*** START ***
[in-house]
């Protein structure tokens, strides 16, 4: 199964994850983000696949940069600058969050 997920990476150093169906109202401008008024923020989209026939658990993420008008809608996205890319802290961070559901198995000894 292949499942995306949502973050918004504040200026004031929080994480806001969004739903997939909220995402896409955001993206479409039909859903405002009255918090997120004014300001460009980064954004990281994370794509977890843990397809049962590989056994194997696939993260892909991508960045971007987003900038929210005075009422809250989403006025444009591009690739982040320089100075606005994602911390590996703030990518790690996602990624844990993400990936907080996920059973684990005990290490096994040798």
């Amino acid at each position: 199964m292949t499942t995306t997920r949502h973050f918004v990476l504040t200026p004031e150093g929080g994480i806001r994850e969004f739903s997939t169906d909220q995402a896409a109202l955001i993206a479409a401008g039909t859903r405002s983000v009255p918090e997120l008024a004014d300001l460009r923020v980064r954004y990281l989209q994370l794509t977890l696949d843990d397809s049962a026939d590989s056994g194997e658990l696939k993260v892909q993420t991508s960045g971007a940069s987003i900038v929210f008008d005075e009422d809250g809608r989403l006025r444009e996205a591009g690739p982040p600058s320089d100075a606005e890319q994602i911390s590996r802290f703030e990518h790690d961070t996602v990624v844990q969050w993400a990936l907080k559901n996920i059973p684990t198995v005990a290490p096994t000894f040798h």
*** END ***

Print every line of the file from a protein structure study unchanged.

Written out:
[in-house]
């Protein structure tokens, strides 16, 4: 199964994850983000696949940069600058969050 997920990476150093169906109202401008008024923020989209026939658990993420008008809608996205890319802290961070559901198995000894 292949499942995306949502973050918004504040200026004031929080994480806001969004739903997939909220995402896409955001993206479409039909859903405002009255918090997120004014300001460009980064954004990281994370794509977890843990397809049962590989056994194997696939993260892909991508960045971007987003900038929210005075009422809250989403006025444009591009690739982040320089100075606005994602911390590996703030990518790690996602990624844990993400990936907080996920059973684990005990290490096994040798």
């Amino acid at each position: 199964m292949t499942t995306t997920r949502h973050f918004v990476l504040t200026p004031e150093g929080g994480i806001r994850e969004f739903s997939t169906d909220q995402a896409a109202l955001i993206a479409a401008g039909t859903r405002s983000v009255p918090e997120l008024a004014d300001l460009r923020v980064r954004y990281l989209q994370l794509t977890l696949d843990d397809s049962a026939d590989s056994g194997e658990l696939k993260v892909q993420t991508s960045g971007a940069s987003i900038v929210f008008d005075e009422d809250g809608r989403l006025r444009e996205a591009g690739p982040p600058s320089d100075a606005e890319q994602i911390s590996r802290f703030e990518h790690d961070t996602v990624v844990q969050w993400a990936l907080k559901n996920i059973p684990t198995v005990a290490p096994t000894f040798h």